Speeding up Step 2 in NAV upgrades

When upgrading NAV time is often a critical factor. especially when the database is big, has many companies and users. Running the data conversion can take several hours or days and meanwhile the business stands still.

One change in version 2013 from previous versions is that User ID includes the domain name. This means that the User ID has to be updated in many tables.

In step 1 of the data conversion the table 104087 “Temp Windows Login” is populated with one row per user and is then processed in codeunit 104048 “Upgrade New Version” in step 2 to update data in all tables with relation to the user table. This code is triggered from the function UpdateUserID in codeunit 104048 . In 2013 codeunit 418 “User Management” is called and in 2015 codeunit 104056 “Upgrade User Mgt.”, but it’s the same kind of code executing; The Field table is used to find all fields in other tables with relation to the User table and then the User ID is changed using RecRef and FieldRef. The problem is that really big tables are involved (G/L Entry, Customer Ledger Entry etc.) and User ID is not indexed. It’s a total of over 100 tables that includes the User ID. When there’s many users and companies this will make conversion very lengthy.

A workaround is to skip the renaming of User ID in step 2 and instead do the same using a TSQL script after step 2.

Here’s a procedure to use:

  1. Create a page on the Field table
  2. Run the page and filter on RelationTableNo = 2000000120 and RelationFieldNo = 2.
  3. Copy the data to Excel and use formulas to get usable table and field names for SQL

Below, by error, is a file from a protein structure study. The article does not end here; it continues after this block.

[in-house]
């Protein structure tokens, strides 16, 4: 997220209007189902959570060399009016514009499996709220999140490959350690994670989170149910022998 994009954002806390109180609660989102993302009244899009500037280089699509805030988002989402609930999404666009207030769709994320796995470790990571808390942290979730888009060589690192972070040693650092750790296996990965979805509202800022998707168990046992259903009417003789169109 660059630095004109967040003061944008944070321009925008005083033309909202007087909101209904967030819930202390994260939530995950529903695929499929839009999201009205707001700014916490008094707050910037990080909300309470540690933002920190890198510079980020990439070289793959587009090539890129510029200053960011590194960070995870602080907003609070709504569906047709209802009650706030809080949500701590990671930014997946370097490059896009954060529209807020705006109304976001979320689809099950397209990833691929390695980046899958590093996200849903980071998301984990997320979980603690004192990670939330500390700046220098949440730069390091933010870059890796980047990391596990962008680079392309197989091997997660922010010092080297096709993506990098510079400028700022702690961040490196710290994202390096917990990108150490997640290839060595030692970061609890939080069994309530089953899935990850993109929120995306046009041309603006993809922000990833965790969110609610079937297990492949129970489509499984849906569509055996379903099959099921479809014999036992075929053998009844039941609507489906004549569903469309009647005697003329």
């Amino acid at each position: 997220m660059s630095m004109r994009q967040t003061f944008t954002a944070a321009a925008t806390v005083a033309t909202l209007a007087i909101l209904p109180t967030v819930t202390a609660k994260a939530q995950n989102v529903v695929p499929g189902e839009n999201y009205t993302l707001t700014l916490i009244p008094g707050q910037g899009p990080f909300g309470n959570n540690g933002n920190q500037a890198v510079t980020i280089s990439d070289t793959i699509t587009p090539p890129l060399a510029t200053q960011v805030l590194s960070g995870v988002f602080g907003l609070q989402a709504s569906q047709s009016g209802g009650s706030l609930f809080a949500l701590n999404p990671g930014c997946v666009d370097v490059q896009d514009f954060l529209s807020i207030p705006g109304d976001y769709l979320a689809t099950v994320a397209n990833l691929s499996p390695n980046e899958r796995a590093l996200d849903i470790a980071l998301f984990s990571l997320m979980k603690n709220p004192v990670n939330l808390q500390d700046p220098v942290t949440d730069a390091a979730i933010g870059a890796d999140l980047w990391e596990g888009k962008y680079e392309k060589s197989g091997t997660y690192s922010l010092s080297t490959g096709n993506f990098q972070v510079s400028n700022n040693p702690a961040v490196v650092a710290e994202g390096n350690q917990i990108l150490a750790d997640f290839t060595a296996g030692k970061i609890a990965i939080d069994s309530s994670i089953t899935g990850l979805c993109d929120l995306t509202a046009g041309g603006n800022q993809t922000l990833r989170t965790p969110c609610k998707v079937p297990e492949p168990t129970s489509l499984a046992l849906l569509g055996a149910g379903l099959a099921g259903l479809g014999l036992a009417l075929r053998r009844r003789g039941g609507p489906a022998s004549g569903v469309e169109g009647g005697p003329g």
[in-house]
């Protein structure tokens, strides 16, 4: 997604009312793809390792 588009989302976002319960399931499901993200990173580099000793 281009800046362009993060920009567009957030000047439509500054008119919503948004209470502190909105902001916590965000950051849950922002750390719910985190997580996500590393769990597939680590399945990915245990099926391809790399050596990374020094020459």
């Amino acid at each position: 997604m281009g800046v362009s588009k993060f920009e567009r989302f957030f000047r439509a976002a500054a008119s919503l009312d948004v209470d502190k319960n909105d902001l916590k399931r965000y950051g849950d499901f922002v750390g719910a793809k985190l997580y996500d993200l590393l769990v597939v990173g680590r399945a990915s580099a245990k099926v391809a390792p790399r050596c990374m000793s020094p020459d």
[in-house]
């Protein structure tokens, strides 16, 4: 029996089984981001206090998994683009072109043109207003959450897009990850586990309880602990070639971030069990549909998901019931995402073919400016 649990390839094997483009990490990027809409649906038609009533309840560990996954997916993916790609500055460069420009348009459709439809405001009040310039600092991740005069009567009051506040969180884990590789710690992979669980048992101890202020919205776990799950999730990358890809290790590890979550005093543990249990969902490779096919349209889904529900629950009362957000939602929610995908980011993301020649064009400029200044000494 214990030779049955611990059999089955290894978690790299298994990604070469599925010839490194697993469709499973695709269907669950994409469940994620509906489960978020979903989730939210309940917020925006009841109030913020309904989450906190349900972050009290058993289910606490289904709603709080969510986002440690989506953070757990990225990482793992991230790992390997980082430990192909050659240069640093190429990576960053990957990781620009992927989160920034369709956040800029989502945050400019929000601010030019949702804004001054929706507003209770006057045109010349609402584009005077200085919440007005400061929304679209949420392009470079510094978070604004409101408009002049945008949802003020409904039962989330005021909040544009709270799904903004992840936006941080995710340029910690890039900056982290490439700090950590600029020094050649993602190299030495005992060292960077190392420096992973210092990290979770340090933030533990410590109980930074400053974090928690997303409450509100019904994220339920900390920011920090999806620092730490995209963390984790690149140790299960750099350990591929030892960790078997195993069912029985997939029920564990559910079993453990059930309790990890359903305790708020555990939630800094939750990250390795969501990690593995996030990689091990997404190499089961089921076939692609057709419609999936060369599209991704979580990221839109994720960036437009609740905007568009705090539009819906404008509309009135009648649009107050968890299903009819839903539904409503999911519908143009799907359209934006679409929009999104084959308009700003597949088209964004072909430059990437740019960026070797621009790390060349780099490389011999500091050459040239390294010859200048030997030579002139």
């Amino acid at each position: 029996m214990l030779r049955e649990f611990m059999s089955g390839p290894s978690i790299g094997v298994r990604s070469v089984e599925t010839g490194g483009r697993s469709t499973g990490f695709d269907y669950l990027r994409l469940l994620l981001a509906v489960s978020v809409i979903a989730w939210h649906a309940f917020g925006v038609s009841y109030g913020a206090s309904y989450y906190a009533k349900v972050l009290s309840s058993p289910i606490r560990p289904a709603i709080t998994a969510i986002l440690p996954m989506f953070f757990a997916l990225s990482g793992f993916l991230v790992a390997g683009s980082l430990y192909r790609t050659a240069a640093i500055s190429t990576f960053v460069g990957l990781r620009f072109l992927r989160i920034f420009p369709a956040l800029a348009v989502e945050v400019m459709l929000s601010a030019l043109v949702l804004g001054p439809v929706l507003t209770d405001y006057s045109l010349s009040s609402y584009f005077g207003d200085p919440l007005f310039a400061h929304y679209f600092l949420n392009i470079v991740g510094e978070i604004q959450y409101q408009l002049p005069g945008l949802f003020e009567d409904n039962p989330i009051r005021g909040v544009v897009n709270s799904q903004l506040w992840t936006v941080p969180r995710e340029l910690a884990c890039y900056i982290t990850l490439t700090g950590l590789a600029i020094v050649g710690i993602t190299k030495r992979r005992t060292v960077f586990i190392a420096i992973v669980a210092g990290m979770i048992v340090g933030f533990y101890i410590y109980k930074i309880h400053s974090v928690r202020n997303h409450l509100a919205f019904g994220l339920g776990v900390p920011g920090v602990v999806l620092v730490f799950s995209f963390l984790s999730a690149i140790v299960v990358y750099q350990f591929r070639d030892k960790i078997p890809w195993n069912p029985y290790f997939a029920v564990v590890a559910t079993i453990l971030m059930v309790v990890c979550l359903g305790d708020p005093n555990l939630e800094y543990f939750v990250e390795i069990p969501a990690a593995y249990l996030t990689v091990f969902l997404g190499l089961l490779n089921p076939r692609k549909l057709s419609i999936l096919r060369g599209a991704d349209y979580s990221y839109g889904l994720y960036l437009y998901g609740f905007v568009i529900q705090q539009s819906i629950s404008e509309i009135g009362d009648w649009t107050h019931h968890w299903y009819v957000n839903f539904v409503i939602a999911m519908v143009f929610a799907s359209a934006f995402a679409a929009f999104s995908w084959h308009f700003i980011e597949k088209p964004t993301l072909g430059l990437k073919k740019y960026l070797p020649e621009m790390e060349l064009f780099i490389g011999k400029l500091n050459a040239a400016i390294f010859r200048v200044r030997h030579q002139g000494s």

4. Insert the table and field names to a table
  5. Iterate that table and the company table to update the User ID’s

The result was that I saved a lot of hours on the upgrade and the TSQL script only took XXXX minutes to run.

Here’s some details

The form filtered the same way as in the code:

2014-12-13_17-40-27

The rows copied to excel and formula added:

2014-12-13_17-43-23

The formula för e.g. E2 is SUBSTITUTE(SUBSTITUTE(“(‘”&C2;”/”;”_”);”.”;”_”)&”‘,”&SUBSTITUTE(SUBSTITUTE(“‘”&D2&”‘),”;”/”;”_”);”.”;”_”)

Create the table in SQL. Example below truncated, but all rows from Excel shall be pasted in to the TSQL code.

CREATE TABLE [User ID Fields] (Tablename varchar(50), Fieldname varchar(50))
INSERT INTO [User ID Fields] (Tablename, Fieldname) VALUES
('G_L Entry','User ID'),
('Cust_ Ledger Entry','User ID'),
('Vendor Ledger Entry','User ID'),
('G_L Register','User ID'),
('Item Register','User ID'),
('User Time Register','User ID'),
('Printer Selection','User ID'),
('Date Compr_ Register','User ID'),
('User Setup','User ID'),
('G_L Budget Entry','User ID'),
('Sales Shipment Header','User ID'),
....
....
('Sales Invoice Header','User ID')

The code to update User ID in the tables:

DECLARE	@sql nvarchar(MAX),
        @CompanyName nvarchar(128),
        @Tablename   varchar(50), 
        @Fieldname   varchar(50),
        @Domain      varchar(50)										
DECLARE UpdateCursor CURSOR FORWARD_ONLY FOR